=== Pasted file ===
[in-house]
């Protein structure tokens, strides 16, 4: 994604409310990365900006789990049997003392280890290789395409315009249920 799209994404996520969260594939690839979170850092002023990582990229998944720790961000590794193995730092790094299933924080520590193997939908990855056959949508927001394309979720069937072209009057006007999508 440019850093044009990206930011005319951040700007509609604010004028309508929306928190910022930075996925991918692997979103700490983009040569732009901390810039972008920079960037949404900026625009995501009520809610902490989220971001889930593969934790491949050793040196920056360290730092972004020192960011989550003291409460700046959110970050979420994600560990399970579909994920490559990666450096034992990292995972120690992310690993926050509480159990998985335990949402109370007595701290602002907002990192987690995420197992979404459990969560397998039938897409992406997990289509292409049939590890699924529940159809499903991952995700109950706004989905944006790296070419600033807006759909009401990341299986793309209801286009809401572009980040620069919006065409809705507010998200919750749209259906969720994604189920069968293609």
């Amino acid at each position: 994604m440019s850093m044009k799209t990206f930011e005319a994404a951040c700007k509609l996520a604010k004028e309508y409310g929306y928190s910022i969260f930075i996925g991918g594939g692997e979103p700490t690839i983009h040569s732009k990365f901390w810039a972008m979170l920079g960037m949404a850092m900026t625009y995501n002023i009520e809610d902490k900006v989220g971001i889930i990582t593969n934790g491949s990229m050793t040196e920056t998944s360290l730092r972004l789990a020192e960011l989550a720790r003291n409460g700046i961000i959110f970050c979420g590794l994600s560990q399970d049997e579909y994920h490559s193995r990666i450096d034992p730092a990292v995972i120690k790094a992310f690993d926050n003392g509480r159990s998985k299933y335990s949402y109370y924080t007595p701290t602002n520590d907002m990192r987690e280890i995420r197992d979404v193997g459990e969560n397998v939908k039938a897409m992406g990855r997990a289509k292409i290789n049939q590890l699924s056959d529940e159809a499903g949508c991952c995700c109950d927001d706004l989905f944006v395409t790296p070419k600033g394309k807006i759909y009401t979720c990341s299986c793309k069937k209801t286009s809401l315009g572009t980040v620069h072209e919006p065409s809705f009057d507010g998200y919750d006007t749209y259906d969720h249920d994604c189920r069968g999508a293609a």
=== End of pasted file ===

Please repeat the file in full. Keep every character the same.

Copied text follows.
[in-house]
């Protein structure tokens, strides 16, 4: 994604409310990365900006789990049997003392280890290789395409315009249920 799209994404996520969260594939690839979170850092002023990582990229998944720790961000590794193995730092790094299933924080520590193997939908990855056959949508927001394309979720069937072209009057006007999508 440019850093044009990206930011005319951040700007509609604010004028309508929306928190910022930075996925991918692997979103700490983009040569732009901390810039972008920079960037949404900026625009995501009520809610902490989220971001889930593969934790491949050793040196920056360290730092972004020192960011989550003291409460700046959110970050979420994600560990399970579909994920490559990666450096034992990292995972120690992310690993926050509480159990998985335990949402109370007595701290602002907002990192987690995420197992979404459990969560397998039938897409992406997990289509292409049939590890699924529940159809499903991952995700109950706004989905944006790296070419600033807006759909009401990341299986793309209801286009809401572009980040620069919006065409809705507010998200919750749209259906969720994604189920069968293609």
């Amino acid at each position: 994604m440019s850093m044009k799209t990206f930011e005319a994404a951040c700007k509609l996520a604010k004028e309508y409310g929306y928190s910022i969260f930075i996925g991918g594939g692997e979103p700490t690839i983009h040569s732009k990365f901390w810039a972008m979170l920079g960037m949404a850092m900026t625009y995501n002023i009520e809610d902490k900006v989220g971001i889930i990582t593969n934790g491949s990229m050793t040196e920056t998944s360290l730092r972004l789990a020192e960011l989550a720790r003291n409460g700046i961000i959110f970050c979420g590794l994600s560990q399970d049997e579909y994920h490559s193995r990666i450096d034992p730092a990292v995972i120690k790094a992310f690993d926050n003392g509480r159990s998985k299933y335990s949402y109370y924080t007595p701290t602002n520590d907002m990192r987690e280890i995420r197992d979404v193997g459990e969560n397998v939908k039938a897409m992406g990855r997990a289509k292409i290789n049939q590890l699924s056959d529940e159809a499903g949508c991952c995700c109950d927001d706004l989905f944006v395409t790296p070419k600033g394309k807006i759909y009401t979720c990341s299986c793309k069937k209801t286009s809401l315009g572009t980040v620069h072209e919006p065409s809705f009057d507010g998200y919750d006007t749209y259906d969720h249920d994604c189920r069968g999508a293609a």